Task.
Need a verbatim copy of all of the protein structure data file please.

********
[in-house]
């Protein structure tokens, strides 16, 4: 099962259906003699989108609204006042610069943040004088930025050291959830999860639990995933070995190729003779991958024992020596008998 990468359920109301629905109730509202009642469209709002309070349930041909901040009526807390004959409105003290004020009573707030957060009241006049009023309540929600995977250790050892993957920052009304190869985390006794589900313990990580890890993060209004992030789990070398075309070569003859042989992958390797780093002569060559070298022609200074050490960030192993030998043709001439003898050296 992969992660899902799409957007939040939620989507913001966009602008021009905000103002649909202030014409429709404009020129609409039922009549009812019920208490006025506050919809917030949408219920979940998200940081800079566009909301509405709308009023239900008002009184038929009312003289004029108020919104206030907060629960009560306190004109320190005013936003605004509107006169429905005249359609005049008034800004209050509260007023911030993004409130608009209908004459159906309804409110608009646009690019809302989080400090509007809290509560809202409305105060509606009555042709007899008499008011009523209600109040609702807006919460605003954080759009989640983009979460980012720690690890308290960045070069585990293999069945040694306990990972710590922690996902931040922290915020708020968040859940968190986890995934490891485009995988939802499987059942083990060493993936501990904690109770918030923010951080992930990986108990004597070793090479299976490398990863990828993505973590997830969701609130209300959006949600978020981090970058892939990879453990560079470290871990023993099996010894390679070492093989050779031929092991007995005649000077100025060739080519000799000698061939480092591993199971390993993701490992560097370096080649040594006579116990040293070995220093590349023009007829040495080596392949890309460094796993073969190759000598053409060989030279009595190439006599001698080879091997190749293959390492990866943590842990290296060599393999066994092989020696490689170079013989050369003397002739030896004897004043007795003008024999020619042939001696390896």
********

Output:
[in-house]
């Protein structure tokens, strides 16, 4: 099962259906003699989108609204006042610069943040004088930025050291959830999860639990995933070995190729003779991958024992020596008998 990468359920109301629905109730509202009642469209709002309070349930041909901040009526807390004959409105003290004020009573707030957060009241006049009023309540929600995977250790050892993957920052009304190869985390006794589900313990990580890890993060209004992030789990070398075309070569003859042989992958390797780093002569060559070298022609200074050490960030192993030998043709001439003898050296 992969992660899902799409957007939040939620989507913001966009602008021009905000103002649909202030014409429709404009020129609409039922009549009812019920208490006025506050919809917030949408219920979940998200940081800079566009909301509405709308009023239900008002009184038929009312003289004029108020919104206030907060629960009560306190004109320190005013936003605004509107006169429905005249359609005049008034800004209050509260007023911030993004409130608009209908004459159906309804409110608009646009690019809302989080400090509007809290509560809202409305105060509606009555042709007899008499008011009523209600109040609702807006919460605003954080759009989640983009979460980012720690690890308290960045070069585990293999069945040694306990990972710590922690996902931040922290915020708020968040859940968190986890995934490891485009995988939802499987059942083990060493993936501990904690109770918030923010951080992930990986108990004597070793090479299976490398990863990828993505973590997830969701609130209300959006949600978020981090970058892939990879453990560079470290871990023993099996010894390679070492093989050779031929092991007995005649000077100025060739080519000799000698061939480092591993199971390993993701490992560097370096080649040594006579116990040293070995220093590349023009007829040495080596392949890309460094796993073969190759000598053409060989030279009595190439006599001698080879091997190749293959390492990866943590842990290296060599393999066994092989020696490689170079013989050369003397002739030896004897004043007795003008024999020619042939001696390896």